After the close Wednesday, the hyped enterprise AI firm C3.ai (NYSE: AI) reported lukewarm earnings, eliciting a sharp market backlash as shares plummeted 20%. With AI being the topic of discussion in every corporate boardroom, investors expected a significant showing from C3.ai, which instead reported results that look identical year-over-year.
With the lack of pure plays on the boom in AI, investors flocked to C3.ai as one of few publicly-traded firms with a sole focus on selling AI-related products and services. As such, the stock has gotten a huge boost this year, returning 250% year-to-date before Wednesday's market close.
C3.ai found itself in the right place at the right time, and it's no surprise that the stock has become a popular tool for playing the AI theme. However, many question the company's true AI prowess. In April, short-selling activist hedge fund Kerrisdale Capital issued a bearish report on the company and, among other things, called the company a "bloated pretender" and "just another stock promote.”
With an earnings flop and the associated adverse market reaction amidst AI hype reaching a fever pitch, the company's status as a proxy on the AI theme could be questioned. But with the company's new Generative AI product release only hitting mid-quarter, some may hold out hope that the true business boom might come later.
Check out MarketBeat's MarketRank for C3.ai:
Lack of Growth Concerning
Wednesday's earnings release also marked the end of C3.ai's fiscal year 2023. And the company's financial performance was relatively unchanged compared to its fiscal year 2022. With ChatGPT's "iPhone moment" in November 2022, roughly midway through the company's fiscal year, most expected the explosion in AI interest to be a boon for C3.ai's sales.
The company reported revenue of $266.8 million for the full fiscal year of 2023, representing just 5.8% in year-over-year growth. The quarterly results weren't much better, with C3.ai logging $72 million in revenue for Q4 2023, which is just about unchanged year-over-year. EPS for the quarter was -$0.13 compared to $0.21 in Q4 2022.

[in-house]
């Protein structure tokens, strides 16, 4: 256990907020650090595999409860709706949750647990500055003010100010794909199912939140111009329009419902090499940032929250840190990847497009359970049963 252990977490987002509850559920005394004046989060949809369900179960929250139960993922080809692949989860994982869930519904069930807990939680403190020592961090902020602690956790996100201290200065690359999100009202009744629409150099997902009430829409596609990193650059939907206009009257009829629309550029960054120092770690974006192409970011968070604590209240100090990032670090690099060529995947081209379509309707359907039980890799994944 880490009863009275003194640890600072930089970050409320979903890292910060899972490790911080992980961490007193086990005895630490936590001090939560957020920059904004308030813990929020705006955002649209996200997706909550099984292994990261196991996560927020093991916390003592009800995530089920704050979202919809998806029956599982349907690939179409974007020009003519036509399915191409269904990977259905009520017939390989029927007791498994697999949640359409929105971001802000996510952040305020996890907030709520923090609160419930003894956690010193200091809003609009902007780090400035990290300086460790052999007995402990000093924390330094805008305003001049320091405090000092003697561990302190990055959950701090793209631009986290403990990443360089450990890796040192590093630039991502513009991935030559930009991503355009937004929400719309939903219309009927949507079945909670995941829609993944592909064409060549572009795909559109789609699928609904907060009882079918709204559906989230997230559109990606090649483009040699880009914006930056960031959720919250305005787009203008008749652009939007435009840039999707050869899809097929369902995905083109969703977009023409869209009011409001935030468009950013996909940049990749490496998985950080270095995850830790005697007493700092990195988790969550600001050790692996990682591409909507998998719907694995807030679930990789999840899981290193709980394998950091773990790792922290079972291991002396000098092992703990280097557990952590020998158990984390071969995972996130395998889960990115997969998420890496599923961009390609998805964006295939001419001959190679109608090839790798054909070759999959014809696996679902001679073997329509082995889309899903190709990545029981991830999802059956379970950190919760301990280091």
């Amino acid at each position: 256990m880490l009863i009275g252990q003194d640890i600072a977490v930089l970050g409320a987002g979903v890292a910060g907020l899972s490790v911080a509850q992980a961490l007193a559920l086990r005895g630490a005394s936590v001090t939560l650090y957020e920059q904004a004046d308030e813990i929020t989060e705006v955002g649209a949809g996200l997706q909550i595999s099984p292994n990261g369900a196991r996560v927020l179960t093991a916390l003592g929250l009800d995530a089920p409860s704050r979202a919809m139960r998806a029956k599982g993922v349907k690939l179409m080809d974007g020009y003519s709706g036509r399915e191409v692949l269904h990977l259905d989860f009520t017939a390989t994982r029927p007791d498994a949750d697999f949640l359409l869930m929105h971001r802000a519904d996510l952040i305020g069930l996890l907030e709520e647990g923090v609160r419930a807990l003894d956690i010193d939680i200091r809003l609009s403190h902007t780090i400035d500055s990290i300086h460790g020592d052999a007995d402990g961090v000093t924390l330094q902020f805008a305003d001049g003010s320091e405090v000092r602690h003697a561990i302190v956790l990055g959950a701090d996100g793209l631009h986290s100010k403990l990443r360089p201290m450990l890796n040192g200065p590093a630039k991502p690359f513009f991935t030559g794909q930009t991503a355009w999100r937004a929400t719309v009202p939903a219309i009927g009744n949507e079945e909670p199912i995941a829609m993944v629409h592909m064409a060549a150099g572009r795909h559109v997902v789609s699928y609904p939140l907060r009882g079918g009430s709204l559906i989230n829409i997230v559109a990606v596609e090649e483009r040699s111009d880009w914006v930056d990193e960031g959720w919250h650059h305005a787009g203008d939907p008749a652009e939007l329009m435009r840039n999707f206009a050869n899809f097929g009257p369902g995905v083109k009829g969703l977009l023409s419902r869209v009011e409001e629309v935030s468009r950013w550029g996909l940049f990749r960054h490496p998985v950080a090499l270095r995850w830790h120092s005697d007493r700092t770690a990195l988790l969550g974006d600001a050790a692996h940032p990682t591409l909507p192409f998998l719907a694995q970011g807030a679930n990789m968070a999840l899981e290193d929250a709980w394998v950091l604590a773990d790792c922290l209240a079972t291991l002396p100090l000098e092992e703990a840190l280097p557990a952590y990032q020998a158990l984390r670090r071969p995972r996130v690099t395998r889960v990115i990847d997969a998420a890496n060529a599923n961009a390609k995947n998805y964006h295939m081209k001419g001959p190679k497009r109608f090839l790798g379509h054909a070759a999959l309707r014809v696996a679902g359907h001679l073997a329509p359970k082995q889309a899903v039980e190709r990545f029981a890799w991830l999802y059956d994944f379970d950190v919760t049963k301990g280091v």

Given the market’s harsh judgment of these results, it doesn’t inspire confidence in the company’s ability to take advantage of the massive opportunity the current AI buzz has given them.
Guidance Says “More of the Same”
Guidance was underwhelming as well. The company expects FY24 revenue to be between $295 million and $320 million, which is about in line with the Wall Street consensus. Taking the midpoint of $308 million would represent only 15% year-over-year growth, which is underwhelming given the market opportunity and hype surrounding the stock.
The fact that the company’s Generative AI Product Suite, using LLM technology similar to ChatGPT, was only released mid-way through Q4 could be an excuse for the lackluster numbers. After all, enterprise software contracts take a while to iron out, with C3’s average sales cycle lasting nearly 4 months. But the company doesn’t expect Q1 2024 to be much better, issuing guidance of $70 to $72.5 million for the current quarter, which is right in line with Q4’s results.
Given the series of disappointing results, the company's valuation must eventually be questioned. As an unprofitable company with flat sales growth amidst massive industry hype, a price/sales ratio of roughly 18 seems quite rich, especially when there are other validated stocks to use as an AI bet, like Nvidia (NASDAQ: NVDA) or Taiwan Semiconductor (NYSE: TSM).
A Small Light of Positivity?
There was little within C3.ai's report to get overly excited about. However, there are some signals of improving conditions at the sales level. The company's average cycle now lasts 3.7 months, compared to 5 months in Q4 2022.
The sales team is qualifying more leads and turning them into agreements and pilots, as the firm closed 126 agreements in the 2023 fiscal year compared to 83 in FY22. Furthermore, the company signed 14 pilot agreements with large clients (companies generating $10 billion or more in revenue) in Q4. Should some of these pilots turn into clients, they can provide significant upside, given the company sizes.
And despite the lackluster results, CEO Thomas Siebel still has an upbeat tone. He says the “company has never been better positioned” than it is currently.
Will The Market Sour on C3.ai?
With each passing day, more large and reputable firms are launching AI divisions or products. In addition to big tech firms like Microsoft, Google, Meta, and Nvidia, others are emerging, like Palantir, Snapchat, and CrowdStrike, as reasonable ways to get AI exposure without betting on unproven companies.
C3.ai might’ve squandered its opportunity to cash in on the hype truly. The firm caught lightning in a bottle and let it go.
Regarding stock market themes, whether it's SaaS or cannabis, Wall Street loves growth at all costs. Much of late 2021 and 2022 showed what happens to growth stocks that fail to continue growing, with many firms like Roku and Peloton becoming "busted growth stocks," down more than 80% from highs.
While AI darlings like Nvidia sit at all-time highs, C3.ai's failure to keep up might spell its demise as a trendy stock.